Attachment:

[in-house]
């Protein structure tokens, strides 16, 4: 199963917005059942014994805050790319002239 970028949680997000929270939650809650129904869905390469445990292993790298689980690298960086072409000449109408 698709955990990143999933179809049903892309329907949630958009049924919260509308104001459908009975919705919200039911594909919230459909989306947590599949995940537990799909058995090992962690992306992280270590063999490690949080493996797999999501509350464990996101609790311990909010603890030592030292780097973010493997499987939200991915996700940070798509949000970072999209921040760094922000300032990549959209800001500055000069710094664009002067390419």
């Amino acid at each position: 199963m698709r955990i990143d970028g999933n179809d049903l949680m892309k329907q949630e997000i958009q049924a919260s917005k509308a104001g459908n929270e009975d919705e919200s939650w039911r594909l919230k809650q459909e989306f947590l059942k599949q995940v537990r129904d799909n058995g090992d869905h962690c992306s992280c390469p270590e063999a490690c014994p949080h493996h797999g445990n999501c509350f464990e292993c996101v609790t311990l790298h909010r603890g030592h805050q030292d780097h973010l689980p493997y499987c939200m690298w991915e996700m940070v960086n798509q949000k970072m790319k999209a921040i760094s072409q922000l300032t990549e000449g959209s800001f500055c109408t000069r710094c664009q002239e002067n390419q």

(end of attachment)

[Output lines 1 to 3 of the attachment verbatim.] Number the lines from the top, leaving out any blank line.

[in-house]
């Protein structure tokens, strides 16, 4: 199963917005059942014994805050790319002239 970028949680997000929270939650809650129904869905390469445990292993790298689980690298960086072409000449109408 698709955990990143999933179809049903892309329907949630958009049924919260509308104001459908009975919705919200039911594909919230459909989306947590599949995940537990799909058995090992962690992306992280270590063999490690949080493996797999999501509350464990996101609790311990909010603890030592030292780097973010493997499987939200991915996700940070798509949000970072999209921040760094922000300032990549959209800001500055000069710094664009002067390419």
């Amino acid at each position: 199963m698709r955990i990143d970028g999933n179809d049903l949680m892309k329907q949630e997000i958009q049924a919260s917005k509308a104001g459908n929270e009975d919705e919200s939650w039911r594909l919230k809650q459909e989306f947590l059942k599949q995940v537990r129904d799909n058995g090992d869905h962690c992306s992280c390469p270590e063999a490690c014994p949080h493996h797999g445990n999501c509350f464990e292993c996101v609790t311990l790298h909010r603890g030592h805050q030292d780097h973010l689980p493997y499987c939200m690298w991915e996700m940070v960086n798509q949000k970072m790319k999209a921040i760094s072409q922000l300032t990549e000449g959209s800001f500055c109408t000069r710094c664009q002239e002067n390419q």